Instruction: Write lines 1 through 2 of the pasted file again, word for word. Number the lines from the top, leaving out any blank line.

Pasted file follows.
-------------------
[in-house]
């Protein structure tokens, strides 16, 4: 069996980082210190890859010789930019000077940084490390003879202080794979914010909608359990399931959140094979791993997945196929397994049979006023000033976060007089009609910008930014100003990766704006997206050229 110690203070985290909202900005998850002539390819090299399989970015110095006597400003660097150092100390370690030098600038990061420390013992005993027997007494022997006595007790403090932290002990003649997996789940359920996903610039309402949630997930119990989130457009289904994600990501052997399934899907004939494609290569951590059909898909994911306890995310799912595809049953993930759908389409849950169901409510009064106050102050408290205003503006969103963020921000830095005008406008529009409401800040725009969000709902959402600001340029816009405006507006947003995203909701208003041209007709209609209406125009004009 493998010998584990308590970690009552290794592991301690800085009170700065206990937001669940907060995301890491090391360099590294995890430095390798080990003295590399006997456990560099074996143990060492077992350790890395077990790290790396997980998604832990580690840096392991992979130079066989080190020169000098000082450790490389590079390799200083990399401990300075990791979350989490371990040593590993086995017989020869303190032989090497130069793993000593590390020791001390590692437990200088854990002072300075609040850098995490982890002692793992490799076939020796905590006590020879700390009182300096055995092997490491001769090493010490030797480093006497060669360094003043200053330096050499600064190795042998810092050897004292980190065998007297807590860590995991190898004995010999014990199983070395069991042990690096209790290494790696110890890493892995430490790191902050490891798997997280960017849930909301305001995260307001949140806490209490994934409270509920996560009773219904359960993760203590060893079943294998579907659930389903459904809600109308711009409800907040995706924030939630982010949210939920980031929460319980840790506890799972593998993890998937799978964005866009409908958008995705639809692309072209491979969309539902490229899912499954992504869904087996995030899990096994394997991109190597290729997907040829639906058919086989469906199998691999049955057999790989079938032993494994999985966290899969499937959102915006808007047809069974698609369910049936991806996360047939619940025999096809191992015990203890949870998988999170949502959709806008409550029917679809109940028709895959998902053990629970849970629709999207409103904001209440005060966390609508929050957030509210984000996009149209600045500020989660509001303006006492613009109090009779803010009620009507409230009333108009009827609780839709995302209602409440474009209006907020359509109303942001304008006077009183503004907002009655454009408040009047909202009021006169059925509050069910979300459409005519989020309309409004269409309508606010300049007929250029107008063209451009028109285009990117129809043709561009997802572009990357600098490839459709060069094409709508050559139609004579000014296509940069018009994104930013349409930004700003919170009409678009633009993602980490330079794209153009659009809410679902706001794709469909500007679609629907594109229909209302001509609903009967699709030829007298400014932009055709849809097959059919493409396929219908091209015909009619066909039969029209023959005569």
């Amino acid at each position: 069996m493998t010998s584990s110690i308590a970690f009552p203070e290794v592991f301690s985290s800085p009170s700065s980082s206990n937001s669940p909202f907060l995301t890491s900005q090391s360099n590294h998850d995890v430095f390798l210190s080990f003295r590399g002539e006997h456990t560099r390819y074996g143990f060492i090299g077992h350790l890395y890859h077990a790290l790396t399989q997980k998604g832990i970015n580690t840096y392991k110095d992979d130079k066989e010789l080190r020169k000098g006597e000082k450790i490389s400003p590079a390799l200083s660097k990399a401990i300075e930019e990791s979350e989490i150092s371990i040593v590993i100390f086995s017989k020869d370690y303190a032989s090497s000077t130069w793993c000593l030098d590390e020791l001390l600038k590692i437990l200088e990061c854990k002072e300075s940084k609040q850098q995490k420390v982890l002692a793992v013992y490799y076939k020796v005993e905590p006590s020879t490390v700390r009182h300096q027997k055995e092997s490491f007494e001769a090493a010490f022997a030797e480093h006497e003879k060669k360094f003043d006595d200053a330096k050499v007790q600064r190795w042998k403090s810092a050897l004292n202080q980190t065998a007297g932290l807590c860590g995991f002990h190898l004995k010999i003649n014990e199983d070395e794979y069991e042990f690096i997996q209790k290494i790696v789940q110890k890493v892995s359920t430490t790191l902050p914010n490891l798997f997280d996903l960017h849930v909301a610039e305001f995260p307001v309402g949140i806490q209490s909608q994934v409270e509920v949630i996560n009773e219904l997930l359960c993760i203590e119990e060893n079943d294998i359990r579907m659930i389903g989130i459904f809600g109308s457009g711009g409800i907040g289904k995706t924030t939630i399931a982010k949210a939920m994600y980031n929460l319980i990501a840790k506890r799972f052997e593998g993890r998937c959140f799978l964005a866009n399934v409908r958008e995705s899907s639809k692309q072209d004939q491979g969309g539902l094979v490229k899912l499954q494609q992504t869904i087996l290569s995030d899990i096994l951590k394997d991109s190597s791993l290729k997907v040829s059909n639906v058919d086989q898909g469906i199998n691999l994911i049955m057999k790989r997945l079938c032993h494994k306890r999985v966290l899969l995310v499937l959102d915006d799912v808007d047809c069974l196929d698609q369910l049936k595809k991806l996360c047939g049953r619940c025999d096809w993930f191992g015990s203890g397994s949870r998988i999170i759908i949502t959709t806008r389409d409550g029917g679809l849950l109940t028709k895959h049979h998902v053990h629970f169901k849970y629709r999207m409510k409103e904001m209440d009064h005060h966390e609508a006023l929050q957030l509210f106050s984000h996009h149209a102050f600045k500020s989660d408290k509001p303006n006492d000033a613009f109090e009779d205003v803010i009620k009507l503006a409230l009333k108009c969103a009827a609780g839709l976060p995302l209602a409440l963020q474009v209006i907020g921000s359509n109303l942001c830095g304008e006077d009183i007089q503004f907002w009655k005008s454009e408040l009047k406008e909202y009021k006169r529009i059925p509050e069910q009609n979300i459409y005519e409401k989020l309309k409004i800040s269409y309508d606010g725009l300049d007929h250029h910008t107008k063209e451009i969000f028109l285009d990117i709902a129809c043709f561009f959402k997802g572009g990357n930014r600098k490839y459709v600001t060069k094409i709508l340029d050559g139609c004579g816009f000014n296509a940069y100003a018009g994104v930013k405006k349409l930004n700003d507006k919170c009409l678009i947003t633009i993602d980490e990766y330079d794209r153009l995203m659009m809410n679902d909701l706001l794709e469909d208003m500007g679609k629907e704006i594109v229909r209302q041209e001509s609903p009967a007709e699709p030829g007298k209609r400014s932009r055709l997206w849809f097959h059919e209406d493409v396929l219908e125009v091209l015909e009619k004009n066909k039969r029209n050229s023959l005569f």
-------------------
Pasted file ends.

[in-house]
């Protein structure tokens, strides 16, 4: 069996980082210190890859010789930019000077940084490390003879202080794979914010909608359990399931959140094979791993997945196929397994049979006023000033976060007089009609910008930014100003990766704006997206050229 110690203070985290909202900005998850002539390819090299399989970015110095006597400003660097150092100390370690030098600038990061420390013992005993027997007494022997006595007790403090932290002990003649997996789940359920996903610039309402949630997930119990989130457009289904994600990501052997399934899907004939494609290569951590059909898909994911306890995310799912595809049953993930759908389409849950169901409510009064106050102050408290205003503006969103963020921000830095005008406008529009409401800040725009969000709902959402600001340029816009405006507006947003995203909701208003041209007709209609209406125009004009 493998010998584990308590970690009552290794592991301690800085009170700065206990937001669940907060995301890491090391360099590294995890430095390798080990003295590399006997456990560099074996143990060492077992350790890395077990790290790396997980998604832990580690840096392991992979130079066989080190020169000098000082450790490389590079390799200083990399401990300075990791979350989490371990040593590993086995017989020869303190032989090497130069793993000593590390020791001390590692437990200088854990002072300075609040850098995490982890002692793992490799076939020796905590006590020879700390009182300096055995092997490491001769090493010490030797480093006497060669360094003043200053330096050499600064190795042998810092050897004292980190065998007297807590860590995991190898004995010999014990199983070395069991042990690096209790290494790696110890890493892995430490790191902050490891798997997280960017849930909301305001995260307001949140806490209490994934409270509920996560009773219904359960993760203590060893079943294998579907659930389903459904809600109308711009409800907040995706924030939630982010949210939920980031929460319980840790506890799972593998993890998937799978964005866009409908958008995705639809692309072209491979969309539902490229899912499954992504869904087996995030899990096994394997991109190597290729997907040829639906058919086989469906199998691999049955057999790989079938032993494994999985966290899969499937959102915006808007047809069974698609369910049936991806996360047939619940025999096809191992015990203890949870998988999170949502959709806008409550029917679809109940028709895959998902053990629970849970629709999207409103904001209440005060966390609508929050957030509210984000996009149209600045500020989660509001303006006492613009109090009779803010009620009507409230009333108009009827609780839709995302209602409440474009209006907020359509109303942001304008006077009183503004907002009655454009408040009047909202009021006169059925509050069910979300459409005519989020309309409004269409309508606010300049007929250029107008063209451009028109285009990117129809043709561009997802572009990357600098490839459709060069094409709508050559139609004579000014296509940069018009994104930013349409930004700003919170009409678009633009993602980490330079794209153009659009809410679902706001794709469909500007679609629907594109229909209302001509609903009967699709030829007298400014932009055709849809097959059919493409396929219908091209015909009619066909039969029209023959005569």